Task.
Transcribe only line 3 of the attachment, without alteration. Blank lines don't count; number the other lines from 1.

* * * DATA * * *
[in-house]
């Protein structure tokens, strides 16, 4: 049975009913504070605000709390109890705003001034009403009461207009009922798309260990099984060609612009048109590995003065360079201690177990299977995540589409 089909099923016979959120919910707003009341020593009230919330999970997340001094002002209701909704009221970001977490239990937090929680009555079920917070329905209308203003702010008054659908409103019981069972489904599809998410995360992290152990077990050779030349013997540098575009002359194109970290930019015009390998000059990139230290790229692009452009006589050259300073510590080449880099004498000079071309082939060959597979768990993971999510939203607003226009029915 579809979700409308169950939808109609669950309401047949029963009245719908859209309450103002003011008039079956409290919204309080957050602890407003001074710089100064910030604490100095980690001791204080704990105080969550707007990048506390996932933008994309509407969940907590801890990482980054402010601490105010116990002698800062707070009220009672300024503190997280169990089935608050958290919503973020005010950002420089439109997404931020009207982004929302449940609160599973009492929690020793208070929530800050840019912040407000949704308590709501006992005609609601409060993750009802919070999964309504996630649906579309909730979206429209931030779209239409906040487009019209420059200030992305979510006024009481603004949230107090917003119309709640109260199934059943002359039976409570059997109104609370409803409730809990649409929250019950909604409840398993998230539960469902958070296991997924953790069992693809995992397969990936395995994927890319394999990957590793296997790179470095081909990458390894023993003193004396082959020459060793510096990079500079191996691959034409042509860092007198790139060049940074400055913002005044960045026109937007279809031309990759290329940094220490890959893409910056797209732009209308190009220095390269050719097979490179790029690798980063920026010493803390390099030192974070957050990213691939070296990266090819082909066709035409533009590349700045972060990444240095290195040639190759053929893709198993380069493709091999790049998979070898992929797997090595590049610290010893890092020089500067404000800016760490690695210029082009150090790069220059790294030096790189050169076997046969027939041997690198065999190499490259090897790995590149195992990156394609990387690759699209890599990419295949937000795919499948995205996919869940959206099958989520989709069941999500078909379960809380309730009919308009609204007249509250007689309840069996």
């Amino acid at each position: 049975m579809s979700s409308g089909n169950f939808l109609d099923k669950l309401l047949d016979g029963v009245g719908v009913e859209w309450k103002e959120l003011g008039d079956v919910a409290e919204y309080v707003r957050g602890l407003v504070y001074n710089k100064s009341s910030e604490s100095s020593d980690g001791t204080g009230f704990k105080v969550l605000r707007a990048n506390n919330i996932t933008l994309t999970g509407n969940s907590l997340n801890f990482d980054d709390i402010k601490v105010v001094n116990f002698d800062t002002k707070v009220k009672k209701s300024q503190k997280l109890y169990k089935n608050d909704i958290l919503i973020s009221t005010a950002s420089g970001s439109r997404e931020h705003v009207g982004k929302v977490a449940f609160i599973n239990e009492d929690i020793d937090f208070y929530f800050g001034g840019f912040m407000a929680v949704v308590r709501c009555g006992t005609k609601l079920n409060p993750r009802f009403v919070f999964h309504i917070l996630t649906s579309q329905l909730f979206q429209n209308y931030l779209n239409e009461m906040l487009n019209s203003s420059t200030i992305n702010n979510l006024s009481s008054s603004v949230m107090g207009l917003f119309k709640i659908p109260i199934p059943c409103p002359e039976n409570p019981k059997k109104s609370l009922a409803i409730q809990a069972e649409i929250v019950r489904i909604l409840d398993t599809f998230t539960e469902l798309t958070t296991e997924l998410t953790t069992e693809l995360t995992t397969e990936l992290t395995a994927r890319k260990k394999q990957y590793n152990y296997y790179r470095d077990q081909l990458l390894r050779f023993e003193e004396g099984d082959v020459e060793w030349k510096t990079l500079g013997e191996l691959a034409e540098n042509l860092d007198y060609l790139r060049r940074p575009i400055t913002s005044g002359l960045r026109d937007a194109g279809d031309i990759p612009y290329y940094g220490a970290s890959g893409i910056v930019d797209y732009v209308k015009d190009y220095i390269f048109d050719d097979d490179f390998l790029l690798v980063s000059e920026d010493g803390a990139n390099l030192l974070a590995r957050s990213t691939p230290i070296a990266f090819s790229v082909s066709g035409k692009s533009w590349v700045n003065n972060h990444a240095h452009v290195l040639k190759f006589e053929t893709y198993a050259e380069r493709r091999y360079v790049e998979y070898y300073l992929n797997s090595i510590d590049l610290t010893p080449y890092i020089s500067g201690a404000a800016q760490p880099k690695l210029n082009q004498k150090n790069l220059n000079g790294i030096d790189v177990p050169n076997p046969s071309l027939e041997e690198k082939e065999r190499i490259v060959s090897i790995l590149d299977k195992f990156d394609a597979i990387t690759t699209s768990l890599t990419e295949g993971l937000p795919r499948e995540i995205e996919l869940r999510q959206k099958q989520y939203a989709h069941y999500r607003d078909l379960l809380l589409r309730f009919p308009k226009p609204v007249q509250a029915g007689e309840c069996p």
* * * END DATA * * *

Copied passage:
């Amino acid at each position: 049975m579809s979700s409308g089909n169950f939808l109609d099923k669950l309401l047949d016979g029963v009245g719908v009913e859209w309450k103002e959120l003011g008039d079956v919910a409290e919204y309080v707003r957050g602890l407003v504070y001074n710089k100064s009341s910030e604490s100095s020593d980690g001791t204080g009230f704990k105080v969550l605000r707007a990048n506390n919330i996932t933008l994309t999970g509407n969940s907590l997340n801890f990482d980054d709390i402010k601490v105010v001094n116990f002698d800062t002002k707070v009220k009672k209701s300024q503190k997280l109890y169990k089935n608050d909704i958290l919503i973020s009221t005010a950002s420089g970001s439109r997404e931020h705003v009207g982004k929302v977490a449940f609160i599973n239990e009492d929690i020793d937090f208070y929530f800050g001034g840019f912040m407000a929680v949704v308590r709501c009555g006992t005609k609601l079920n409060p993750r009802f009403v919070f999964h309504i917070l996630t649906s579309q329905l909730f979206q429209n209308y931030l779209n239409e009461m906040l487009n019209s203003s420059t200030i992305n702010n979510l006024s009481s008054s603004v949230m107090g207009l917003f119309k709640i659908p109260i199934p059943c409103p002359e039976n409570p019981k059997k109104s609370l009922a409803i409730q809990a069972e649409i929250v019950r489904i909604l409840d398993t599809f998230t539960e469902l798309t958070t296991e997924l998410t953790t069992e693809l995360t995992t397969e990936l992290t395995a994927r890319k260990k394999q990957y590793n152990y296997y790179r470095d077990q081909l990458l390894r050779f023993e003193e004396g099984d082959v020459e060793w030349k510096t990079l500079g013997e191996l691959a034409e540098n042509l860092d007198y060609l790139r060049r940074p575009i400055t913002s005044g002359l960045r026109d937007a194109g279809d031309i990759p612009y290329y940094g220490a970290s890959g893409i910056v930019d797209y732009v209308k015009d190009y220095i390269f048109d050719d097979d490179f390998l790029l690798v980063s000059e920026d010493g803390a990139n390099l030192l974070a590995r957050s990213t691939p230290i070296a990266f090819s790229v082909s066709g035409k692009s533009w590349v700045n003065n972060h990444a240095h452009v290195l040639k190759f006589e053929t893709y198993a050259e380069r493709r091999y360079v790049e998979y070898y300073l992929n797997s090595i510590d590049l610290t010893p080449y890092i020089s500067g201690a404000a800016q760490p880099k690695l210029n082009q004498k150090n790069l220059n000079g790294i030096d790189v177990p050169n076997p046969s071309l027939e041997e690198k082939e065999r190499i490259v060959s090897i790995l590149d299977k195992f990156d394609a597979i990387t690759t699209s768990l890599t990419e295949g993971l937000p795919r499948e995540i995205e996919l869940r999510q959206k099958q989520y939203a989709h069941y999500r607003d078909l379960l809380l589409r309730f009919p308009k226009p609204v007249q509250a029915g007689e309840c069996p």